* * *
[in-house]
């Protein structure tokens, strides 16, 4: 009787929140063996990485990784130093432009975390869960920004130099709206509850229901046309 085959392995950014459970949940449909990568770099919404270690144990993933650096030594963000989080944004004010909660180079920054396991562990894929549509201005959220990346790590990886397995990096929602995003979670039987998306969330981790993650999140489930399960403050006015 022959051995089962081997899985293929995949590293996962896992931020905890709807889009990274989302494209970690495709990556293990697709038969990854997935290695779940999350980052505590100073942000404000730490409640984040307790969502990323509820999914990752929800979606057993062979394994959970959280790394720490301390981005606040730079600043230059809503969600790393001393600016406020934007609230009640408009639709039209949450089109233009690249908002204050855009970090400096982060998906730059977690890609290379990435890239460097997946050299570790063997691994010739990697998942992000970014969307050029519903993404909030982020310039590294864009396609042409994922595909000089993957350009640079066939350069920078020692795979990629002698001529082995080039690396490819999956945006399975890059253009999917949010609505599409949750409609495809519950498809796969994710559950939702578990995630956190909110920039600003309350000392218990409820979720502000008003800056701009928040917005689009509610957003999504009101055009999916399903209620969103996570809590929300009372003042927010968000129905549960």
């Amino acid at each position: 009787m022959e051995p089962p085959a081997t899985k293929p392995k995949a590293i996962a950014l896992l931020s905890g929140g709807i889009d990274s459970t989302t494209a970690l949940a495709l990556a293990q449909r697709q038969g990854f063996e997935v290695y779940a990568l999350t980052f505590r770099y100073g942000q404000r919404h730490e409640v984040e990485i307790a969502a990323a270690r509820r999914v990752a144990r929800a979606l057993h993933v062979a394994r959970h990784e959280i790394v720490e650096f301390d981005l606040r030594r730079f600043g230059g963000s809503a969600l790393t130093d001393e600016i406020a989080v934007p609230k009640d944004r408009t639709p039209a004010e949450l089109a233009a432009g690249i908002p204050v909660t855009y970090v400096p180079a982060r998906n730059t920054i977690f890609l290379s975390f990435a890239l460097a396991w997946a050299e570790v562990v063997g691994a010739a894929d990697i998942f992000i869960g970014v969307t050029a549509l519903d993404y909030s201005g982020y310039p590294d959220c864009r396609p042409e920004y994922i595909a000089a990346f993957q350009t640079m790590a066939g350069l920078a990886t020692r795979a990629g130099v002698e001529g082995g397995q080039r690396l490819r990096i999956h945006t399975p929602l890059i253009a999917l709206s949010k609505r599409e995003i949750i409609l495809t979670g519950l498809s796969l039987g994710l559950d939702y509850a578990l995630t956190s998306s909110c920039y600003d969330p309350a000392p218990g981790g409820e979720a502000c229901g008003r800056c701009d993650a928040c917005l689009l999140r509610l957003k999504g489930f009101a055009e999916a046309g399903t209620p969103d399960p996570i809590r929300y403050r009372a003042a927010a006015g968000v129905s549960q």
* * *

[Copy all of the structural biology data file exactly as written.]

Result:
[in-house]
């Protein structure tokens, strides 16, 4: 009787929140063996990485990784130093432009975390869960920004130099709206509850229901046309 085959392995950014459970949940449909990568770099919404270690144990993933650096030594963000989080944004004010909660180079920054396991562990894929549509201005959220990346790590990886397995990096929602995003979670039987998306969330981790993650999140489930399960403050006015 022959051995089962081997899985293929995949590293996962896992931020905890709807889009990274989302494209970690495709990556293990697709038969990854997935290695779940999350980052505590100073942000404000730490409640984040307790969502990323509820999914990752929800979606057993062979394994959970959280790394720490301390981005606040730079600043230059809503969600790393001393600016406020934007609230009640408009639709039209949450089109233009690249908002204050855009970090400096982060998906730059977690890609290379990435890239460097997946050299570790063997691994010739990697998942992000970014969307050029519903993404909030982020310039590294864009396609042409994922595909000089993957350009640079066939350069920078020692795979990629002698001529082995080039690396490819999956945006399975890059253009999917949010609505599409949750409609495809519950498809796969994710559950939702578990995630956190909110920039600003309350000392218990409820979720502000008003800056701009928040917005689009509610957003999504009101055009999916399903209620969103996570809590929300009372003042927010968000129905549960």
């Amino acid at each position: 009787m022959e051995p089962p085959a081997t899985k293929p392995k995949a590293i996962a950014l896992l931020s905890g929140g709807i889009d990274s459970t989302t494209a970690l949940a495709l990556a293990q449909r697709q038969g990854f063996e997935v290695y779940a990568l999350t980052f505590r770099y100073g942000q404000r919404h730490e409640v984040e990485i307790a969502a990323a270690r509820r999914v990752a144990r929800a979606l057993h993933v062979a394994r959970h990784e959280i790394v720490e650096f301390d981005l606040r030594r730079f600043g230059g963000s809503a969600l790393t130093d001393e600016i406020a989080v934007p609230k009640d944004r408009t639709p039209a004010e949450l089109a233009a432009g690249i908002p204050v909660t855009y970090v400096p180079a982060r998906n730059t920054i977690f890609l290379s975390f990435a890239l460097a396991w997946a050299e570790v562990v063997g691994a010739a894929d990697i998942f992000i869960g970014v969307t050029a549509l519903d993404y909030s201005g982020y310039p590294d959220c864009r396609p042409e920004y994922i595909a000089a990346f993957q350009t640079m790590a066939g350069l920078a990886t020692r795979a990629g130099v002698e001529g082995g397995q080039r690396l490819r990096i999956h945006t399975p929602l890059i253009a999917l709206s949010k609505r599409e995003i949750i409609l495809t979670g519950l498809s796969l039987g994710l559950d939702y509850a578990l995630t956190s998306s909110c920039y600003d969330p309350a000392p218990g981790g409820e979720a502000c229901g008003r800056c701009d993650a928040c917005l689009l999140r509610l957003k999504g489930f009101a055009e999916a046309g399903t209620p969103d399960p996570i809590r929300y403050r009372a003042a927010a006015g968000v129905s549960q």